I close my eyes
Only for a moment, and the moment’s gone
All my dreams
Pass before my eyes, a curiosity
Dust in the wind
All they are is dust in the wind
Kerry Livgren – Kansas
Did you need one more reason to clean your store, practice, and home? DUST! That’s right, that age-old nemesis of every desk, showcase, countertop, and white-gloved mother-in-law…dust. The fight against dust is taking on a new villain in 2020, the coronavirus.
By now, you know that the coronavirus we are all looking over our shoulders at is a highly contagious respiratory disease. At the same time, we are learning the COVID-19 not only attacks the lungs, but has long-lasting effects on patient hearts, brains, and central nervous systems.
COVID-19 is spread from person to person mostly through droplets released when an infected person coughs, sneezes, or talks. Hence our current attachment to masks and the debate that has arisen around them. It may also be spread by touching a surface with the virus on it and then touching one’s mouth, nose, or eyes. We published a story on August 12, 2020, about how many experts predict a rise in transmission of the coronavirus as we move back indoors over the next several months as summer turns to fall.
Now we read of another way the virus is spread, through dust. According to an article in the journal Nature Communications, researchers are suggesting that COVID-19 can be spread through the air transmission of the virus on dust particles. Again, viruses don’t travel through the air by their teeny-tiny selves. They are carried most often in aerosols and water droplets that we expel; when we breathe, when we talk, and when we laugh. Even when we yell our side of the mask debate, alone in our cars that is. It shouldn’t come as too much of a surprise that dust is a carrier of pathogens. The EPA has rules surrounding dust lead levels and how children’s blood levels of lead are directly tied to lead dust in homes.
In a rather extensive test with guinea pigs, William Ristenpart, a professor of chemical engineering at the University of California, Davis and his colleagues showed how viruses can hitch a ride on more than just aerosolized water droplets, but the dust we shuffle with us as well. Their tests measured the aerosolization of non-respiratory particles, or in simpler English, the airborne virus concentration of viruses not exhaled.
a Schematic for aerodynamic particle sizer (APS) experiments to quantify the airborne particulates generated by awake, unrestrained (mobile) guinea pigs (GP) (Supplementary Fig. 1). b Representative instantaneous particle emission rate (left axis) and instantaneous guinea pig movement velocity (right axis) vs. time for a mobile guinea pig in a cage with granular dried corncob (CC) bedding. c Time-averaged particle emission rate over 1 min vs. time-averaged guinea pig movement velocity over 1 min . Solid line is the power law fit with exponent 0.93, correlation coefficient 0.80, and p-value 9.6 × 10−15. d Schematic for APS experiments to measure the particulates produced by anesthetized or euthanized (stationary) guinea pigs (Supplementary Fig. 4). e Particle emission rates, time-averaged over 15 min , for three mobile guinea pigs (GP1, GP2, and GP3). Gray markers denote background particle counts without a guinea pig in the cage with different beddings (dried corncob granulas (CC), polar fleece-covered absorbent pads (PF), or no bedding (No) on the plastic cage floor). f Measurements of the particle emission rates, time-averaged over 15 min , for stationary guinea pigs, performed prior to inoculation (day 0) and on days 1, 2, and 3 post-inoculation with influenza A/Panama/2007/1999 (H3N2) (Pan99) virus, and after euthanasia. Horizontal gray dashed line denotes background particle counts of empty cage. Particle emission rates are the total of all particles detected in the size range of 0.3–20 μm in diameter (Supplementary Figs. 2 and 3). Source data are provided as a Source Data file.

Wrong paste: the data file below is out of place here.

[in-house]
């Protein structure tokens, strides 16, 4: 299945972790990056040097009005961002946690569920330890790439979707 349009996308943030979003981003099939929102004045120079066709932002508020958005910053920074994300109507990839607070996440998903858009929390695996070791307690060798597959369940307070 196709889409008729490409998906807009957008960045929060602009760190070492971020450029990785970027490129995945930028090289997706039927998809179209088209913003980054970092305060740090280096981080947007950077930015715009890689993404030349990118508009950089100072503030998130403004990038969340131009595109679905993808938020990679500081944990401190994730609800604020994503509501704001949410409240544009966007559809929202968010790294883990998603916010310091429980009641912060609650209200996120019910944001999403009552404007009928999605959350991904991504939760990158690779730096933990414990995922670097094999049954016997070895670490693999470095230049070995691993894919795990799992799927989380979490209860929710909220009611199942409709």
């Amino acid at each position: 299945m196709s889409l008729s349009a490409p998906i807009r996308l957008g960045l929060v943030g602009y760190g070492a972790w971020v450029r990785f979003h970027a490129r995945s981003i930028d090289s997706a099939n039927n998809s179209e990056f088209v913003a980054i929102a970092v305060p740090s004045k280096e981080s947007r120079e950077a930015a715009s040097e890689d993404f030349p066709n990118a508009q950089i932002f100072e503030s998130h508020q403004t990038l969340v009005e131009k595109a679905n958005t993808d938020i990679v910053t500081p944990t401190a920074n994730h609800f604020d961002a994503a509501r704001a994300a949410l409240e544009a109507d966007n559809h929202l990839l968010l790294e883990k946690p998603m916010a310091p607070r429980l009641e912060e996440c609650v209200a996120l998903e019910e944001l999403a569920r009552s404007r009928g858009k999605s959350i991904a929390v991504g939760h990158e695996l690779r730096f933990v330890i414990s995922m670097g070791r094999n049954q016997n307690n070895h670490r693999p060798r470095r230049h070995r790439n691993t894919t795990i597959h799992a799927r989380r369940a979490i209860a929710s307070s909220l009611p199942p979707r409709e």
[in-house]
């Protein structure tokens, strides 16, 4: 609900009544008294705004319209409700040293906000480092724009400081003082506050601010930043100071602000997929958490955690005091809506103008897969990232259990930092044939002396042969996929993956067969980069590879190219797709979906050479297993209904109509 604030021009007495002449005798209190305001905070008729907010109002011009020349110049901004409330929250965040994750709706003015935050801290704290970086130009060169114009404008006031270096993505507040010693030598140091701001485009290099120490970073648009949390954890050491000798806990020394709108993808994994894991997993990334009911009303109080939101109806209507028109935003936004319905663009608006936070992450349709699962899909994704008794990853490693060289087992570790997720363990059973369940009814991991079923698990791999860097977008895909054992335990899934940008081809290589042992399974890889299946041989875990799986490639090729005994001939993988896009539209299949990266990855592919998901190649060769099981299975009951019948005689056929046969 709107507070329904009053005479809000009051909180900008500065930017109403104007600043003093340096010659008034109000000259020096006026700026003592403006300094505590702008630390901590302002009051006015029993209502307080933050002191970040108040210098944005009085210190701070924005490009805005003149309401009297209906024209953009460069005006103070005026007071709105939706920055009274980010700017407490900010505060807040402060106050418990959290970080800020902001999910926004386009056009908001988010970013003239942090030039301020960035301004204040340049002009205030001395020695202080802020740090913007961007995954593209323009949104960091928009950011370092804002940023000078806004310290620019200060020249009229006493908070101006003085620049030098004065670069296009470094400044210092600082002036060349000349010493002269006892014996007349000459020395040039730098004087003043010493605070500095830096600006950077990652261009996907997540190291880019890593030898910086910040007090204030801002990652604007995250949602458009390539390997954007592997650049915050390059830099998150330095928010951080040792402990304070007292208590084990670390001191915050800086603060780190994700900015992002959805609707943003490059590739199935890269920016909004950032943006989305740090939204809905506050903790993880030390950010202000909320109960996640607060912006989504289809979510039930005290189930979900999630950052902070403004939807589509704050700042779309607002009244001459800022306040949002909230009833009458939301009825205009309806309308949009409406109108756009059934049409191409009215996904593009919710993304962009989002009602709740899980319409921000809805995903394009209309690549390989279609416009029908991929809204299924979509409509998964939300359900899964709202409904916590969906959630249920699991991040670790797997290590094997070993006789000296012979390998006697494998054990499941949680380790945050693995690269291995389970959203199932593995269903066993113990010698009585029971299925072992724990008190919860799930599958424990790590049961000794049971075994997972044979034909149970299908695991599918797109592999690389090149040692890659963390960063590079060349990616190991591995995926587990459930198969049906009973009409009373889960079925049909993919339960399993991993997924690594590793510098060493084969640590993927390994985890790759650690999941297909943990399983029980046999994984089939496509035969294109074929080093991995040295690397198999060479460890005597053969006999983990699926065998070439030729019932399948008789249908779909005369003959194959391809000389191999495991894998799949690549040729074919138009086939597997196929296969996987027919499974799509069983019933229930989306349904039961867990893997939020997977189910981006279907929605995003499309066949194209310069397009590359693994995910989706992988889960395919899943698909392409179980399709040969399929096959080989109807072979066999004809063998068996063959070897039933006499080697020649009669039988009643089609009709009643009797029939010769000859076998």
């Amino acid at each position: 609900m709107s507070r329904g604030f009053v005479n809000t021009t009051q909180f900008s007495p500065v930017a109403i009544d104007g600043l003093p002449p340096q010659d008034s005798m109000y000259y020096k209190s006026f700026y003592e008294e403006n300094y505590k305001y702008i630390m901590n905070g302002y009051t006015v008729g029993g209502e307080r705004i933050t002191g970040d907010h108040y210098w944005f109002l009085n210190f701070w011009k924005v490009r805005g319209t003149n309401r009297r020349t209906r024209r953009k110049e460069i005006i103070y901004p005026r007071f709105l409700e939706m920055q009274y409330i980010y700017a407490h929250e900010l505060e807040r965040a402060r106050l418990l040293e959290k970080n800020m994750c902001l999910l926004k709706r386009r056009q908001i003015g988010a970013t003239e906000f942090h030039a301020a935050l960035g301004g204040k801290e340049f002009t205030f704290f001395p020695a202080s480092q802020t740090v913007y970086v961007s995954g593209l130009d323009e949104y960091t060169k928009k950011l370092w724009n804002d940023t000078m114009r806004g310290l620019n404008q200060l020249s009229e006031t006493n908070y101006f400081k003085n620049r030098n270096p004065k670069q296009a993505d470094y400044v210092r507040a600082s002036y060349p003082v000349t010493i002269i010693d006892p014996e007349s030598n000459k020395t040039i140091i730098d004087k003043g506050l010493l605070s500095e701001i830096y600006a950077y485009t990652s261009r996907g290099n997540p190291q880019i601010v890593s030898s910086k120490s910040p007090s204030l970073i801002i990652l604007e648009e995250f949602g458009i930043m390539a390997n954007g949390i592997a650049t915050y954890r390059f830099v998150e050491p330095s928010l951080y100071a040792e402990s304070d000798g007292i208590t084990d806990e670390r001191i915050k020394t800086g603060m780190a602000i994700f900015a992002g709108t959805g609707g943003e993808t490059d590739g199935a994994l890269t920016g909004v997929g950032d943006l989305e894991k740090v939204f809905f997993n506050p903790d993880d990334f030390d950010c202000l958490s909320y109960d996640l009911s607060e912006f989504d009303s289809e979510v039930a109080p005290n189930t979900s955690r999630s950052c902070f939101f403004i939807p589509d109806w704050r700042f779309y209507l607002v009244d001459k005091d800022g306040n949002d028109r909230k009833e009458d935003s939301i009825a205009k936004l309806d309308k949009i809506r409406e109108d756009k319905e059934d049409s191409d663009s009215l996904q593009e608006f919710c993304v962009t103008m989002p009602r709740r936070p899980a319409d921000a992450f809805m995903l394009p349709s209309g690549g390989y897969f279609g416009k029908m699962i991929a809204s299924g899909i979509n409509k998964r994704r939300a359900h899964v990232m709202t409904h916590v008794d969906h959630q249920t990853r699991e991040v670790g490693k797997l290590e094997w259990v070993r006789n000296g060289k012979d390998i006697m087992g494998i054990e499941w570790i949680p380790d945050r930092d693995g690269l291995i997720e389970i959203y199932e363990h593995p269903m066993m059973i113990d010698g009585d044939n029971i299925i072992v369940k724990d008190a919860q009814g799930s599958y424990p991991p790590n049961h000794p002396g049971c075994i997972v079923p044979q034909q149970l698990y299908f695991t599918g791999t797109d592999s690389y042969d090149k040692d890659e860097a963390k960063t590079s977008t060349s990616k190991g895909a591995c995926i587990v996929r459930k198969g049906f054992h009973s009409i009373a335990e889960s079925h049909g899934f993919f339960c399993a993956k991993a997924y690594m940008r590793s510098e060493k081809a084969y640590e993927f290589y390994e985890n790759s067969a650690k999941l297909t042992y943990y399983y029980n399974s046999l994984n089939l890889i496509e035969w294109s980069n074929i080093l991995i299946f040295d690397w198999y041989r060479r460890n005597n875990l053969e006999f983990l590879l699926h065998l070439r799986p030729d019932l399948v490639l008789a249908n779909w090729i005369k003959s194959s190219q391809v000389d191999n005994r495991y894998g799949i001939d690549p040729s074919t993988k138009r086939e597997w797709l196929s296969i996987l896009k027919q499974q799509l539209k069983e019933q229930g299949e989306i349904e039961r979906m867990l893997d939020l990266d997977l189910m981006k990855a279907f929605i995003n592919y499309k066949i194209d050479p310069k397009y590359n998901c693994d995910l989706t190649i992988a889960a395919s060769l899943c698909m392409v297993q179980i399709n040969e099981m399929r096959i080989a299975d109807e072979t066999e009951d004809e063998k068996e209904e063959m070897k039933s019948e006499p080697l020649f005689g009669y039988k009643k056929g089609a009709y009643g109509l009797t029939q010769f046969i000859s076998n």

Dust is composed of sloughed-off skin cells, hair, clothing fibers, bacteria, dust mites, bits of dead bugs, poop, paper fibers, hair, soil particles, pollen, and in modern times, microscopic specks of plastic. Humans generate their own personal cloud of aerosols, which funny enough has been called the ‘Pigpen effect’ after the famous Charles Shultz Peanuts character.
The fact that the dust we breathe in or the dust we touch and then later our mouths, noses, or eyes, makes the transmission of any virus, whether an influenza virus or the coronavirus, should make us all take another look at cleaning. So, if your employees are bored and disgusted about dusting, you can now impress upon them how they are not only making the store look good, but are helping to stem the spread of COVID-19.